10:31 PM EST NOV 3, 2014
A growing number of meat producers are selling chicken, beef or pork from animals raised without antibiotics, and sales of such products are growing rapidly. The food companies’ efforts largely are being driven by consumer pressure, rather than regulatory moves. Here’s what’s happening.
Why are antibiotics used in livestock production?
In the 1940s, food producers and scientists were looking for ways to increase output as the U.S. grappled with postwar labor shortages and other challenges. Animal-health researchers discovered that animals gained weight more quickly if they received small, frequent doses of antibiotics. The Food and Drug Administration approved antibiotics’ use for growth promotion in the 1950s, and they have been widely used ever since by chicken, hog and cattle producers. The industry also uses antibiotics to prevent disease in animals that frequently are raised in close quarters.
Why is livestock use controversial?
For decades, scientists have warned that the widespread use of antibiotics in livestock production can foster bacteria that develop resistance to antibiotics, which can affect human health. Such concerns have expanded in recent years as some scientific research has linked agricultural uses to some types of antibiotic-resistant bacterial infections. “Up to half of antibiotic use in humans and much of antibiotic use in animals is unnecessary and inappropriate and makes everyone less safe,” the Centers for Disease Control and Prevention said in a report last year.
How would humans be affected by drugs given to animals?
The concern is that dosing herds or flocks with antibiotics creates a vast array of living petri dishes in which bacteria can mutate to evade the drugs. These germs can be passed to humans if meat isn’t cooked fully or if traces of manure used to fertilize crops remain on produce. Some meat and drug industry groups dispute these concerns, arguing that livestock uses are unlikely to contribute significantly to resistance problems in humans, in part because many of the drugs are used only for livestock and not in human medicine.
What do meat eaters think?
Consumer awareness of the issue has grown thanks to media coverage, food documentaries and books, and published surveys suggest many Americans are concerned about antibiotic use in meat production. In 2012, Consumer Reports found in a survey of 1,000 U.S. consumers that 72% were extremely or very concerned about the use of antibiotics in animal feed.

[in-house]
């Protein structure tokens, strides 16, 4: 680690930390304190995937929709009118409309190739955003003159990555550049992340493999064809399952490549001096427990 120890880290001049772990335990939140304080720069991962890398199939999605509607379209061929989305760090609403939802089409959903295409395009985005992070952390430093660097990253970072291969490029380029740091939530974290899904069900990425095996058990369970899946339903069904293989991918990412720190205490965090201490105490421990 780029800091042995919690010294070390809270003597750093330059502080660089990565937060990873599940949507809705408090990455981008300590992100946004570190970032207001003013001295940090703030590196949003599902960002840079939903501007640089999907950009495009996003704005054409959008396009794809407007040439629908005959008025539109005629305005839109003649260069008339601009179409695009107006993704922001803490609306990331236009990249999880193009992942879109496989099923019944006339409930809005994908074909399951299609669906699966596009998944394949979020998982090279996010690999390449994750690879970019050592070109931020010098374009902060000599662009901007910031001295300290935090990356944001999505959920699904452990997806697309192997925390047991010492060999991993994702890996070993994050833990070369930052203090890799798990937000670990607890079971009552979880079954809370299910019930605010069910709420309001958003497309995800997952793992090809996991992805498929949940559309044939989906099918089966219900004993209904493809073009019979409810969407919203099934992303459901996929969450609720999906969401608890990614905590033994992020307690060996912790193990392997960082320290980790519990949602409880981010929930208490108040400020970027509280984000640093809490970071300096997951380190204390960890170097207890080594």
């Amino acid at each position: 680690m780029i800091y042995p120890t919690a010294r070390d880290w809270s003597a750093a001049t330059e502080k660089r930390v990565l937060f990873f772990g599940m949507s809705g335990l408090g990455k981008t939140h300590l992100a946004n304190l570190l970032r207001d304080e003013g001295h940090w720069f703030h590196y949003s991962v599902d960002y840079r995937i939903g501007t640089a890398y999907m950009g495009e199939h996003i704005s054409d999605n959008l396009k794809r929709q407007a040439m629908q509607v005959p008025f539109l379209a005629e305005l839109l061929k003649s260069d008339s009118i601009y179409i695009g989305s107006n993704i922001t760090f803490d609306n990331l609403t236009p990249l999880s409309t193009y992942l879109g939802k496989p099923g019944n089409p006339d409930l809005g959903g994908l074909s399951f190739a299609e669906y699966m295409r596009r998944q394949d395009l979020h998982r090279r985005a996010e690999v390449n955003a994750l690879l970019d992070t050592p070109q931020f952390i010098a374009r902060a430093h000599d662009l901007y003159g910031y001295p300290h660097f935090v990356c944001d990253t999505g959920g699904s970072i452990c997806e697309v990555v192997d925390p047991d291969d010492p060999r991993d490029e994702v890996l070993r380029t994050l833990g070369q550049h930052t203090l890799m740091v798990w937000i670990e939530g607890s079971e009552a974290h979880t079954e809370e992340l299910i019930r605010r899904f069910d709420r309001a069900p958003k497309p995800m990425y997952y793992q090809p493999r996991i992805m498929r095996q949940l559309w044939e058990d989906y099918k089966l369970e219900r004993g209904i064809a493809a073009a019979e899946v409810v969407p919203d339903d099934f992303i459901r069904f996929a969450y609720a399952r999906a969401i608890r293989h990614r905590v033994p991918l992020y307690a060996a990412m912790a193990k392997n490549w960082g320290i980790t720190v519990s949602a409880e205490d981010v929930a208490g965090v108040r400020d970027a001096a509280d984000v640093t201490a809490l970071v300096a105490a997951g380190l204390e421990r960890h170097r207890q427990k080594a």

What is the U.S. government doing about this?
The FDA last December took one of its farthest-reaching actions to curb antibiotic use in the meat industry, although its recommendations were voluntary. The agency asked producers of veterinary medicines to revise labels to make it effectively illegal for farmers and ranchers to administer the drugs to hasten growth. The FDA says all 26 companies that make such drugs have agreed to phase them out by December 2016. The FDA policy faces criticism from some public-health advocates. They say the rules may have little impact because they still allow putting antibiotics in feed if the purpose is disease prevention—a policy that may enable meat producers to use them widely if they have a veterinarian’s approval.
What are food companies doing?
A number of major meat processors, retailers and restaurant chains have begun selling meat from animals that never have received antibiotics, seeking to appeal to consumers who increasingly are demanding such products. Meatpackers including Perdue Farms Inc. and Tyson Foods Inc. have been among those that have reduced their use of antibiotics for some chicken products, while eliminating their use entirely in certain brands. In February 2014, Chick-fil-A Inc., the largest restaurant seller of chicken in the U.S., said it would stop selling chicken raised with antibiotics over five years.